December 7, 2015

Fujitsu Releases Its First Open Source Project: Open Service Catalog Manager

fujitsuFujitsu has been in the enterprise business for a very long time. The company works very closely with the Linux players such as SUSE and Red Hat, and the relationship between Japanese Fujitsu and German SUSE is more than a decade old.

Back in the early days, Fujitsu had a huge project to migrate mission-critical applications away from Sun Solaris UNIX systems to Linux systems. The company chose SUSE Linux Enterprise and has been working with them ever since. However, although SUSE has been a champion of open source and despite this close relationship, Fujitsu has always been very much a proprietary company. That’s changing now.

Recently, the company announced its first open source project, called Open Service Catalog Manager, which is cloud management software created by Fujitsu. The software was internally developed by Fujitsu and has been on the market for a while. Wolfgang Ries, Chief Marketing OfficerFujitsu Enabling Software Technology, told me that it can be used in both enterprise and service provider scenarios.

photo WRIn an enterprise scenario, it’s more like an internal single offering, which can be used in any “software as a service” (SaaS) scenario. In a service provider case, it’s mainly about a self-service booking portal that can be used by companies that sell SaaS to a wider market. The catalog will enable their customers to provision their machines as they want.

The beauty of the software is that it is not limited to one stack. Ries said it can be integrated with all leading “as a service” providers, including Amazon Web Services, Microsoft Azure, Fujitsu’s own Trusted Public S5, and VMWare. The most important aspect of the catalog is that it is OpenStack certified.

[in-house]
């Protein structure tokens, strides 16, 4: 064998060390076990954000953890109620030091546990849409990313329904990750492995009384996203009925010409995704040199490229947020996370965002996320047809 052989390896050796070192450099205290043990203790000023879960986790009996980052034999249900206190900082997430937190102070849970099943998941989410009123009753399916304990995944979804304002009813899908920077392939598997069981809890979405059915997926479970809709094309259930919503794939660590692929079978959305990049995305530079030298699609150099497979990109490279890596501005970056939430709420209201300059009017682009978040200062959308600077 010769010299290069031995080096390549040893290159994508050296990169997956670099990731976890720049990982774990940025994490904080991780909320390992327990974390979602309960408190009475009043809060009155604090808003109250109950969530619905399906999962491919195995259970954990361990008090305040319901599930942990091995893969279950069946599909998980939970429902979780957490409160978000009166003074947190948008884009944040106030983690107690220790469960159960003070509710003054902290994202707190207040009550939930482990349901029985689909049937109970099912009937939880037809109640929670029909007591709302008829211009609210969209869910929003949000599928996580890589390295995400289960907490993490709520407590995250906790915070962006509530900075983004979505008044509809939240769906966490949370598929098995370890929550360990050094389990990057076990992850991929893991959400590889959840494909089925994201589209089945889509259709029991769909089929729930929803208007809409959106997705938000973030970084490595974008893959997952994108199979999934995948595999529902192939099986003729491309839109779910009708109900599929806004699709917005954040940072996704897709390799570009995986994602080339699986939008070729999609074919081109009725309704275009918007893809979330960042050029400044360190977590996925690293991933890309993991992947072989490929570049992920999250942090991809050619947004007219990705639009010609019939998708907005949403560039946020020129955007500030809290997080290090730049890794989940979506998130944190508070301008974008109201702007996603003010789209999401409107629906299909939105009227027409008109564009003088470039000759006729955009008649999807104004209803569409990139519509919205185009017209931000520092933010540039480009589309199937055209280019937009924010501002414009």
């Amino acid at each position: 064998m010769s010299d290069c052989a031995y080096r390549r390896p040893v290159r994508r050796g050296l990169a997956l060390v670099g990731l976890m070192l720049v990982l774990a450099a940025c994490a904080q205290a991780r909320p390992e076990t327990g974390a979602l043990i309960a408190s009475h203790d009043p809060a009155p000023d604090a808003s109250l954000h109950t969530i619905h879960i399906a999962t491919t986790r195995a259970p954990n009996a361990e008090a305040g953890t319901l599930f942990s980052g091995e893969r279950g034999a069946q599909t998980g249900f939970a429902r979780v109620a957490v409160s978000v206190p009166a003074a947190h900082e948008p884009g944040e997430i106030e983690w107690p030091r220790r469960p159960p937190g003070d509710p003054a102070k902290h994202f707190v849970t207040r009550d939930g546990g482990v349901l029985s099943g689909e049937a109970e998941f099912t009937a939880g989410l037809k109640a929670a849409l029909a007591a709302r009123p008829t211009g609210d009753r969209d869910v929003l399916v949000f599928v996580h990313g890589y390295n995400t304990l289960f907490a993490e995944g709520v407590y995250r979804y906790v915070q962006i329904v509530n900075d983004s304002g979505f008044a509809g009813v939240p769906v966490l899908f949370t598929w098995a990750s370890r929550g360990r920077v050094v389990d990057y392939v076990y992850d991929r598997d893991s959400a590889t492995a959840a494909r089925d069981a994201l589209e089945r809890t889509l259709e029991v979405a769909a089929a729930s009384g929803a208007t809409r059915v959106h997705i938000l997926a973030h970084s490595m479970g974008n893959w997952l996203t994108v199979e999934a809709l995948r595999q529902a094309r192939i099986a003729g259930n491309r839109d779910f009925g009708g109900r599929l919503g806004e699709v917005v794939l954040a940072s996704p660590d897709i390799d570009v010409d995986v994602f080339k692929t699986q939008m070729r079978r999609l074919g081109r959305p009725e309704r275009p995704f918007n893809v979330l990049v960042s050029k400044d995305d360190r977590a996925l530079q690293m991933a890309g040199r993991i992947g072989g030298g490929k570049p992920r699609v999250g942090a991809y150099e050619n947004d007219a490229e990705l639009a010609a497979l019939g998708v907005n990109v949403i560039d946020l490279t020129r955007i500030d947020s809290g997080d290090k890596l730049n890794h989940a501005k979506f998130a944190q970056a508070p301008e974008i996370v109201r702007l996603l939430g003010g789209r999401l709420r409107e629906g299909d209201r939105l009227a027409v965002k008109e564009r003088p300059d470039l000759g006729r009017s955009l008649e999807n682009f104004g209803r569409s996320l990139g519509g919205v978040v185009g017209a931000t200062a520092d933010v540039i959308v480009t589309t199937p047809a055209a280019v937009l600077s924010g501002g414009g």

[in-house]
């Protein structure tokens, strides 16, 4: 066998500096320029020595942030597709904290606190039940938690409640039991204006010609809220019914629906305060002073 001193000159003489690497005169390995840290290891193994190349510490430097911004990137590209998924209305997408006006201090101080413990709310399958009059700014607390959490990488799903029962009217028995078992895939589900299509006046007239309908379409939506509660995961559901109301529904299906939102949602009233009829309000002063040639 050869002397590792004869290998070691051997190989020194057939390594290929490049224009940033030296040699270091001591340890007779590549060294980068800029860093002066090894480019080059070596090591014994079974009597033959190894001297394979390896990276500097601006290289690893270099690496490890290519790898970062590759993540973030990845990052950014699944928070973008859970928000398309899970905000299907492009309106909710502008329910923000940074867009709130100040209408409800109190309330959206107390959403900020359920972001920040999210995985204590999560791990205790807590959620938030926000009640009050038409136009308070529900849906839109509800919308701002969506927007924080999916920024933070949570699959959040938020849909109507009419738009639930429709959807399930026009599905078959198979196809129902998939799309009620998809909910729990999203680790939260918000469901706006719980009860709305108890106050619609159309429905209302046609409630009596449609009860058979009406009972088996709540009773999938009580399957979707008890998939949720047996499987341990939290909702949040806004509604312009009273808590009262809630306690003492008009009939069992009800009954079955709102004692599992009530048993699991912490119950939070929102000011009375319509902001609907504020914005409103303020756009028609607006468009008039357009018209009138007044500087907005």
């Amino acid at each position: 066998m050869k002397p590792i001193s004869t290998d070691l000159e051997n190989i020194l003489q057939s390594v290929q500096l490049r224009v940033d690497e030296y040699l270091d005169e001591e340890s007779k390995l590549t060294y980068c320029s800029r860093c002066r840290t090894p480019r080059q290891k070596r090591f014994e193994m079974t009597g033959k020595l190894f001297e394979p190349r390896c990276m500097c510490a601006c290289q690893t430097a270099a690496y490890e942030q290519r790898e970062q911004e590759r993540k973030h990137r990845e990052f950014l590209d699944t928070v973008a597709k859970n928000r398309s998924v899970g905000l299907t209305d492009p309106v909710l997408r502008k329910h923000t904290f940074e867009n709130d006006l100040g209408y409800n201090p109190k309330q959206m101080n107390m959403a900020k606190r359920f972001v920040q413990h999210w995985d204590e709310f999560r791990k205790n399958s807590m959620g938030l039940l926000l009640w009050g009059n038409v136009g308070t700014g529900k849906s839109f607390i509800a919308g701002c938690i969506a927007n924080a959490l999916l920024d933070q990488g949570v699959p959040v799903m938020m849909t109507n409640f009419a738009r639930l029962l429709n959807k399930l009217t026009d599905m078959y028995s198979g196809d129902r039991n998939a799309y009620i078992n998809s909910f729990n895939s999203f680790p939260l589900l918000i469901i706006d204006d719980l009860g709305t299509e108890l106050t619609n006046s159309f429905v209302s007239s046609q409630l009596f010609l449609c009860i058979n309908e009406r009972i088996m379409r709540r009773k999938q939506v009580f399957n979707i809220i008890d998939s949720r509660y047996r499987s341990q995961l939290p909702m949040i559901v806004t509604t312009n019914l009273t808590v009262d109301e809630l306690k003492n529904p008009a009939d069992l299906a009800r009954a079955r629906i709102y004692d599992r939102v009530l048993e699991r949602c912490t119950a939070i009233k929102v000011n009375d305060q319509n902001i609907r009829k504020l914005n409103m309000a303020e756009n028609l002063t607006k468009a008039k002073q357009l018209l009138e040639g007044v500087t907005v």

The project is being released under Apache License, and Fujitsu is currently hosting it. Interested DevOps teams can check out the official site. The company is not, however, planning to keep it to themselves. They are planning to donate it to some open source organization, and they had two options: 1) The OpenStack foundation and 2) The Linux Foundation.

The decision was not hard. Although the catalog is OpenStack certified, it goes beyond OpenStack and supports many other IaaS platforms. Giving it to the OpenStack Foundation meant limiting its scope.

On the other hand, the Linux Foundation has become a huge umbrella that hosts different projects that have a much wider and broader appeal. So, Fujitsu decided to donate the software to the Linux Foundation. Ries said that the negotiations with the Linux Foundation are not completed yet, but the talks are progressing well.

It's Not Altruism; It's Business

The company didn’t release the software as open source out of altruism; there were practical reasons for doing so. Ries admitted that license revenues from the software were relatively small compared with the integration and consulting revenues that can be achieved with the software. Keeping the software proprietary wasn’t making Fujitsu a lot of money, and releasing it as an open source wouldn't harm revenues. On the contrary, based on customer feedback, Fujistu realized that the software could innovate and develop much faster with community participation.

During his keynote at SUSECon 2015, Chiseki Sagawa (Corporate Vice President, Head of Global Software Center, Fujitsu) noted that the market dynamics are changing. He said that the speed of innovation is so fast that no one company can keep up with this pace, so they need open source collaboration. He added that customers’ dependence on IT infrastructure is increasing and they need to make sure that there’s no vendor lock-in.

“Open source is the answer for us,” Sagawa said. The project has so far enjoyed decent visibility, even if the marketing of the project has not gone full force. And, things will get only better once the project moves to the Linux Foundation and receives all the limelight that LF projects enjoy.

This move by Fujitsu is a very strong signal for traditional proprietary companies. You can't do all the work by yourself and still stay ahead of the competition. If you want to keep up, go open source.

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